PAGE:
Fort Lauderdale, Fla. -- You can't show your wares to a new city much better than Orioles outfielder David Newhan did in 2004.
A homer in his first outing, five four-hit games, four positions played. How had this guy become a journeyman in the first place?
But you also can't crash much harder than Newhan did in his second season with the Orioles. He batted .202, was sent to Triple-A Ottawa twice and irritated management at times with his complaints about not playing.
When he left Baltimore at the end of the year, neither he nor manager Sam Perlozzo knew if he'd ever return as an Oriole.
Newhan did not approach his tenuous situation idly.
In addition to his offseason weightlifting regimen, he embraced the Egoscue workout method, which focuses on building core body strength through stretching, low-stress exercises and yoga. Other athletes who've trained this way include NFL linebacker Junior Seau and safety John Lynch and San Diego Padres stars Dave Roberts, Mark Loretta (now with the Boston Red Sox) and Trevor Hoffman.
"They're really good workouts that translate directly to sports movements more than just lifting," Newhan said. "A lot of jumping and agility work. I think it's the way of the future."
Newhan returned to Fort Lauderdale with springier legs and his line-drive stroke reborn. He has hit .435 with a home run in 23 at-bats this spring.
"He's in phenomenal shape this year," said hitting coach Terry Crowley. "He's really quick. All his actions are really quick. It's easy to see that he dedicated the winter to getting ready to have the best possible spring training."
Perlozzo said that if he had to make the decision today, Newhan would make the team.
"David's always been the kind of player he's playing like this spring," Perlozzo said. "He's a smart guy, and I think he knows he did not put together the kind of year necessary to make this club."
Newhan said he's feeling good.
"I know what I can do," he said. "I just need to stay on top of the ball and hit line drives."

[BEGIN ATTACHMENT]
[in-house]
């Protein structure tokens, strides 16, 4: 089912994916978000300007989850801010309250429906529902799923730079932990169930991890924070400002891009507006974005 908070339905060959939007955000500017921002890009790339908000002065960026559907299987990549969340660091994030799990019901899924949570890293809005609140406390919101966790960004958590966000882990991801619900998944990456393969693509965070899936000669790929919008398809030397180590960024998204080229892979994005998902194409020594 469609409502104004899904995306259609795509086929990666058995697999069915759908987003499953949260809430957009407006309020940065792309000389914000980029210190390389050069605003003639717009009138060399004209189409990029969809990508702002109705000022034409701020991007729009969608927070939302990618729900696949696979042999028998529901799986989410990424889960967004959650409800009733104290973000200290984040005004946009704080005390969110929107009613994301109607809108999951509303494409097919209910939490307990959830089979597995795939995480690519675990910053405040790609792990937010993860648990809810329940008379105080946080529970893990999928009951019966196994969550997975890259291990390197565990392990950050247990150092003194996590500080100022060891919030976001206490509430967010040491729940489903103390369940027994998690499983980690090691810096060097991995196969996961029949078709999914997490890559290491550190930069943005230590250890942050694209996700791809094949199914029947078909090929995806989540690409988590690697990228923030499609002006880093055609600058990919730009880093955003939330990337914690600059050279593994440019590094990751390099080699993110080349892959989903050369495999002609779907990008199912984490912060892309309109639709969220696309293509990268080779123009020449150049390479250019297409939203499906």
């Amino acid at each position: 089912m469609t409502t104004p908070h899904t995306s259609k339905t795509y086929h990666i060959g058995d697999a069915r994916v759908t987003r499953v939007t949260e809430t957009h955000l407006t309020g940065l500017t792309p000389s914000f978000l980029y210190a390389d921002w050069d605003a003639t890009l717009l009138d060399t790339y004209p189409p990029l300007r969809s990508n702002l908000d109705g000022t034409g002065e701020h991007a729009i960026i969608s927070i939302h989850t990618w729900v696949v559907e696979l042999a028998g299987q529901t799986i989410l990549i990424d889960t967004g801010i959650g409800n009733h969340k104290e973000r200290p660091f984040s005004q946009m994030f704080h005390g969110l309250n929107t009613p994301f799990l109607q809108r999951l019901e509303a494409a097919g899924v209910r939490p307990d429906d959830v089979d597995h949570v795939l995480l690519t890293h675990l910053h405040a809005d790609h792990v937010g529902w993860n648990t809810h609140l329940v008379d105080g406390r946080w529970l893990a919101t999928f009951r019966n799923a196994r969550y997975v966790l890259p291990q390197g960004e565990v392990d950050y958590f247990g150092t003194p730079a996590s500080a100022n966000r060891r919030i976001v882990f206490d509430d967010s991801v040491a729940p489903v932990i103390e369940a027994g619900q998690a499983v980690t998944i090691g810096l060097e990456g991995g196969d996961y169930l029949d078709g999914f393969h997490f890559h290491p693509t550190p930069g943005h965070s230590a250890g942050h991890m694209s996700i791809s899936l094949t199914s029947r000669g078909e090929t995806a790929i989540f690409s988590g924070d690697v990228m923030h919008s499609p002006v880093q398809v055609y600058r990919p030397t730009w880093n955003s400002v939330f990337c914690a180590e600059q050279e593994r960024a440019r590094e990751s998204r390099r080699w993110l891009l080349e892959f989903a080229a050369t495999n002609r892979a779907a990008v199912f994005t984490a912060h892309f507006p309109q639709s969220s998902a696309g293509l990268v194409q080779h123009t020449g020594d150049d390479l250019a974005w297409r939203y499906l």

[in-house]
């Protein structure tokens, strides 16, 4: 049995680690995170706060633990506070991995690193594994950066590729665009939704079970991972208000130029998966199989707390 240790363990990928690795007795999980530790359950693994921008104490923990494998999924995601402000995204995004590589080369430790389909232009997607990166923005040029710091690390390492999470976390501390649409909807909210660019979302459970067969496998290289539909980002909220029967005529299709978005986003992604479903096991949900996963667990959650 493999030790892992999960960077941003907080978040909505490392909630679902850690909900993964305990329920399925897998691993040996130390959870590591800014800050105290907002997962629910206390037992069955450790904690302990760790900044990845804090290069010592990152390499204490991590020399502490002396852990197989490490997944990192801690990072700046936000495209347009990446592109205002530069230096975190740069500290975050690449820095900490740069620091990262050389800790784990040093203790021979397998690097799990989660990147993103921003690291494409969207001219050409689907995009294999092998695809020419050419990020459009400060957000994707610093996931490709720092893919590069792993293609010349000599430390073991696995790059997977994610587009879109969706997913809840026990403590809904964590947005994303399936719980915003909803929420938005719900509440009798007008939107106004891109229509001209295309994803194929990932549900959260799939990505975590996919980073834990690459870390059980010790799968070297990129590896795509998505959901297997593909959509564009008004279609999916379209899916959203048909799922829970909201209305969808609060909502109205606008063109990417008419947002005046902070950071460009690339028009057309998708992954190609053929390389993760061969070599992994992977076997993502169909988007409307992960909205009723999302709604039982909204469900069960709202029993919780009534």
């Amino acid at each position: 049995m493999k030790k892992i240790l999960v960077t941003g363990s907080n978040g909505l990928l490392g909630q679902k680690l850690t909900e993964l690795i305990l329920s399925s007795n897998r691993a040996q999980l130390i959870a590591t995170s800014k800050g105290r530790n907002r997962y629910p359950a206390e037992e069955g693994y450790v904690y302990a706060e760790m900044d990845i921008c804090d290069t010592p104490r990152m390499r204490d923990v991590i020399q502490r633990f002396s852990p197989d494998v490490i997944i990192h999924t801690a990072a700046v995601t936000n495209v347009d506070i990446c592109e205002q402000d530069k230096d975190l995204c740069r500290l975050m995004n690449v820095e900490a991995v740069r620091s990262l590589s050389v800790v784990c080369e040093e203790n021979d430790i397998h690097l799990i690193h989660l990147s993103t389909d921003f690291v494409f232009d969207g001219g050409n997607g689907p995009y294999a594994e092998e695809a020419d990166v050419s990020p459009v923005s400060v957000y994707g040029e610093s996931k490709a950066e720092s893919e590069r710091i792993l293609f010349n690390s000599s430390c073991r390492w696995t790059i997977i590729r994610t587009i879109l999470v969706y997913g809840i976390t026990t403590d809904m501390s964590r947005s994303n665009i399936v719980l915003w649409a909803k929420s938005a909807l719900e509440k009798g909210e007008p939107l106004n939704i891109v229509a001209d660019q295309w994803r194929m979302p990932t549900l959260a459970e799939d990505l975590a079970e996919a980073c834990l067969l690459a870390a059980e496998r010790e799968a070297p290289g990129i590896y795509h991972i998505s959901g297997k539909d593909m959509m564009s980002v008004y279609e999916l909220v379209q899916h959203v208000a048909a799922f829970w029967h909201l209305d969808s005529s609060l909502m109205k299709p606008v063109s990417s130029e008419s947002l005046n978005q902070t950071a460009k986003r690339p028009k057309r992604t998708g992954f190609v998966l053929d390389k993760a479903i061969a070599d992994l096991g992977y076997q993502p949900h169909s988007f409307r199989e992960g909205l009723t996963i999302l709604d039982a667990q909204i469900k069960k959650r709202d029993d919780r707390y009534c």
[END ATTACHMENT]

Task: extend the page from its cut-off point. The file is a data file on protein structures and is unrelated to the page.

With a wiry frame and sharply cut features, Newhan looks youthful. But he's 32 and entering his 12th season in pro ball. He has shuttled from majors to minors since 1999, mixing good seasons with bad.
He lacks certain advantages compared to his fellow outfielders.
He doesn't have the cut-from-granite physique of Corey Patterson.
The ball doesn't crack off his bat like it does off those of Jay Gibbons and Nick Markakis.
His resume isn't as long or consistent as Jeff Conine's.
But Newhan may be the most versatile of the bunch. He has played all three outfield spots, first base, second base and third base in the majors.
That flexibility was among the first things that charmed Orioles fans after the team signed Newhan as a free agent in June 2004. His hitting did the rest.
He had been batting .328 in Triple-A and got hotter when he reached the big leagues. He hit .311 and slugged .453 in 95 games as a virtual regular. He was perhaps the most pleasant surprise in another mediocre season.
Newhan had a virtually guaranteed job entering last spring. "I might have been a little jaded," he said. "I might have thought that all I had to do was keep healthy and see pitches, and I would get used."
He envisioned himself as a super utility player like the Los Angeles Angels' Chone Figgins, a guy who'd get 400 at-bats at three or four positions.
But former manager Lee Mazzilli did not use Newhan consistently as the team jumped to a hot start. "I got a little lost early," Newhan said.
"Two years ago, he came in from the minor leagues where he was already in the swing of things and real hot," Crowley said. "Then last year, he was not getting too much playing time at the beginning of the season. I think ... he felt like he was playing catch-up the whole season."
Newhan complained when he was demoted to Triple-A Ottawa, saying he shouldn't have been buried under outfielder Jeff Fiorentino, who had been called up from Single-A.
"I didn't handle it right," he said.
He said he understood his role more clearly once Perlozzo replaced Mazzilli. But Newhan still wasn't swinging well. He kept getting under balls he had stroked for line drives in 2004.
Not this spring. From batting practice to early game action, Newhan has sprayed the ball sharply. He's also faster. He showed that Tuesday when he raced to the right-field line to snare a rapidly sinking fly.
Newhan said he will react better this year if he has to ride the bench for a stretch. "I've got a clear head whether I get five at-bats or 500," he said.
"I think it would be foolish for me to not think I have a chance to start," he added. "But will I be [angry] and disappointed if I don't? No."